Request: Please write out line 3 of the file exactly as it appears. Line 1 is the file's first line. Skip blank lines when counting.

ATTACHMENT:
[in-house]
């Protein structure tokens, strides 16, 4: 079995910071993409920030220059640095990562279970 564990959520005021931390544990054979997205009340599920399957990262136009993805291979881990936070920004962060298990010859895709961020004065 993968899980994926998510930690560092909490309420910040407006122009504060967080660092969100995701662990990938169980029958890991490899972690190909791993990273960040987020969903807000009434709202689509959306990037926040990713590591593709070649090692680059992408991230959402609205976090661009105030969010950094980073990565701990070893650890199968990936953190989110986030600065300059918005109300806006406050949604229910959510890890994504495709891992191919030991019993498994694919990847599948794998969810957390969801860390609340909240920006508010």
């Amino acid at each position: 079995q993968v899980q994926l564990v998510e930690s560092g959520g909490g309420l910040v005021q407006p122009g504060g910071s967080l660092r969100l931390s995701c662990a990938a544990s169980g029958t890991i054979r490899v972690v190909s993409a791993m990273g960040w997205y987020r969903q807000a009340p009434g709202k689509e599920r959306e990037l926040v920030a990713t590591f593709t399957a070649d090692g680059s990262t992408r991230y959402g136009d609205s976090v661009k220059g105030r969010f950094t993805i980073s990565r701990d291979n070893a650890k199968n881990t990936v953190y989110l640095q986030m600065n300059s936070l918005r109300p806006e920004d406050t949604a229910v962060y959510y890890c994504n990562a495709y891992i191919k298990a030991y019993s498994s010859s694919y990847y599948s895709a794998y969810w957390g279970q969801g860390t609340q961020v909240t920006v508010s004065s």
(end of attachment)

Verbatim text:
């Amino acid at each position: 079995q993968v899980q994926l564990v998510e930690s560092g959520g909490g309420l910040v005021q407006p122009g504060g910071s967080l660092r969100l931390s995701c662990a990938a544990s169980g029958t890991i054979r490899v972690v190909s993409a791993m990273g960040w997205y987020r969903q807000a009340p009434g709202k689509e599920r959306e990037l926040v920030a990713t590591f593709t399957a070649d090692g680059s990262t992408r991230y959402g136009d609205s976090v661009k220059g105030r969010f950094t993805i980073s990565r701990d291979n070893a650890k199968n881990t990936v953190y989110l640095q986030m600065n300059s936070l918005r109300p806006e920004d406050t949604a229910v962060y959510y890890c994504n990562a495709y891992i191919k298990a030991y019993s498994s010859s694919y990847y599948s895709a794998y969810w957390g279970q969801g860390t609340q961020v909240t920006v508010s004065s």